People suffering from an anxiety disorder lowered their physical reaction to stress following an eight-week course in meditation.
By Tom Jacobs
These are anxiety-provoking times. And sustained anxiety is not just a nuisance: Much research links the chronic condition to a host of health problems. If you are prone, it’s time to get serious about mindfulness meditation.
Chances are you’ve read that before, but haven’t found the inspiration to take a class, or start a practice. Perhaps this will help: Just-published research provides what may be the best evidence yet that mindfulness meditation decreases the body’s physical reaction to stressful events.
In a small-scale but rigorously designed study that examined physiological responses to tense situations, mindfulness training was associated with lower levels of both a common stress-related hormone and several markers of inflammation.
In contrast, such indicators worsened among participants who had taken a more general class promoting healthy habits.
Mindfulness training “may be a helpful strategy to decrease biological stress reactivity and improve resilience to stressors in patients with Generalized Anxiety Disorder,” writes a research team led by psychiatrist Elizabeth Hoge of Georgetown University Medical Center.
Hoge and her colleagues add that this approach is “relatively inexpensive and low-stigma” — not to mention drug-free.
Their study, published in the journal Psychiatry Research, featured 67 adults diagnosed with Generalized Anxiety Disorder. People suffering from this condition live in “a constant state of worry, fear, and dread,” according to Web M.D., with levels of unease that are “often unrealistic or out of proportion for the situation.”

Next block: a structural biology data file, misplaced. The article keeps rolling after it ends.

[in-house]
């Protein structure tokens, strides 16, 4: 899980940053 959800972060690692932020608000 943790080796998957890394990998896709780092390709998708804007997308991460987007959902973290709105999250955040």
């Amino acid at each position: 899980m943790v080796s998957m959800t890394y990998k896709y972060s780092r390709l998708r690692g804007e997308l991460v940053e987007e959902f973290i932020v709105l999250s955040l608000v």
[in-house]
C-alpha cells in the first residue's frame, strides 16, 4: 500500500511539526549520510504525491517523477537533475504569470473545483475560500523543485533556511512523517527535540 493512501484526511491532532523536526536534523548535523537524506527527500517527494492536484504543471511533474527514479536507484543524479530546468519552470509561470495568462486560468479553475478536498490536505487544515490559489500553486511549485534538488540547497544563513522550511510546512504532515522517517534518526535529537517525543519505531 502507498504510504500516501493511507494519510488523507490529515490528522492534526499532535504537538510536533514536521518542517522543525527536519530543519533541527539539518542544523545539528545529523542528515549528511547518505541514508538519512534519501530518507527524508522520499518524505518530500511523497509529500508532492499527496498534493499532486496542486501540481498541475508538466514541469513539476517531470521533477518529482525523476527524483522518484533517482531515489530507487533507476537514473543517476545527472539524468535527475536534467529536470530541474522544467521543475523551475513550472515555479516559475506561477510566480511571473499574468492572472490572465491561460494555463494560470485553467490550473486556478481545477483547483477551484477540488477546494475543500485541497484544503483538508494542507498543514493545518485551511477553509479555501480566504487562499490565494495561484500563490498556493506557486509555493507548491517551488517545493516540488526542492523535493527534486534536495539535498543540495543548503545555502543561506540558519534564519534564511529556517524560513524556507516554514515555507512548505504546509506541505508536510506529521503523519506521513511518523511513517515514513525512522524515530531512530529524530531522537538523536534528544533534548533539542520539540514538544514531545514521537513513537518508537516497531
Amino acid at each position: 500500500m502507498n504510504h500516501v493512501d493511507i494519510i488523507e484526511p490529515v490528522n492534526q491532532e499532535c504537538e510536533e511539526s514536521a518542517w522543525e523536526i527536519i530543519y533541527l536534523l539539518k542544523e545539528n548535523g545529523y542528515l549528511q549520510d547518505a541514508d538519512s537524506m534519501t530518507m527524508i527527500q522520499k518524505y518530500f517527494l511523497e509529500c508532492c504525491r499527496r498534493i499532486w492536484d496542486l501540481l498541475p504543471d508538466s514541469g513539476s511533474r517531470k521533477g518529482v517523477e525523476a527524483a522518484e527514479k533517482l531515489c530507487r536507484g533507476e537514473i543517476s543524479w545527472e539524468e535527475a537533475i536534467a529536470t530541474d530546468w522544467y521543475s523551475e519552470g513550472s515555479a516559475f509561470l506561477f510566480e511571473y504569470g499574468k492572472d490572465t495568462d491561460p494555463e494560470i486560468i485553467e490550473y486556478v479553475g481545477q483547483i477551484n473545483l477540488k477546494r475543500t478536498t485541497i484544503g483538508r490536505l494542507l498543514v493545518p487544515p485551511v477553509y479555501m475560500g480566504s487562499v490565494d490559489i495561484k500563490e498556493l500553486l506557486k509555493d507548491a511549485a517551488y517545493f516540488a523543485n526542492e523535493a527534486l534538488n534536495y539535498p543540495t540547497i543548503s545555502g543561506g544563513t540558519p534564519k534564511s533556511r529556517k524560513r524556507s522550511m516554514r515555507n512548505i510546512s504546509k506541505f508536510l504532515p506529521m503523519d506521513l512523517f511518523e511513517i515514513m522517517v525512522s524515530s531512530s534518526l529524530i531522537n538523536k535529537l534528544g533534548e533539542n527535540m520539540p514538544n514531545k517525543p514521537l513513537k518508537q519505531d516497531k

All participants began by enduring a “social stress test,” in which they are instructed to speak in public for eight minutes, then spend five minutes on a mental arithmetic task. They perform both “in front of a panel of ‘evaluators’ dressed in white lab coats and holding clipboards and a large, conspicuous video camera.”
Blood was drawn from each participant just before and after their angst-producing “performance.” The researchers examined the samples for levels of “markers previously linked to acute and chronic stress.”
Over the next eight weeks, participants were randomly assigned to either a program of Mindfulness-Based Stress Reduction, or a Stress Management Education class in which they heard lectures on diet, exercise, sleep, and time management. Those in the mindfulness program were taught breath awareness and “gentle Hatha yoga” to focus the mind on the present moment and adopt “an accepting, nonjudgmental stance.”
After eight weeks, all participants repeated the stress test (using a different math problem), again having their blood drawn immediately before and after. The researchers report that, among people who had learned to practice mindfulness, a key stress-related hormone and two markers of inflammation were significantly lower than they were at the time of the first test.
Strikingly, these indicators were actually higher among those who had taken the alternative course. This suggests merely learning about stress-management techniques wasn’t effective at all, as those participants were actually more reactive when the test was repeated.
The results match the participants’ own evaluation of their mental and emotional states and suggest mindfulness training gives people vital tools to better handle their stress, making it less likely it will build to the point it causes physical harm.
“The value of an intervention that can improve resilience to psychological stress in this vulnerable population cannot be overestimated,” Hoge and her colleagues conclude. Given that 18 percent of Americans suffer anxiety disorders, according to the National Institute of Mental Health, it’s past time to move meditation into the mainstream.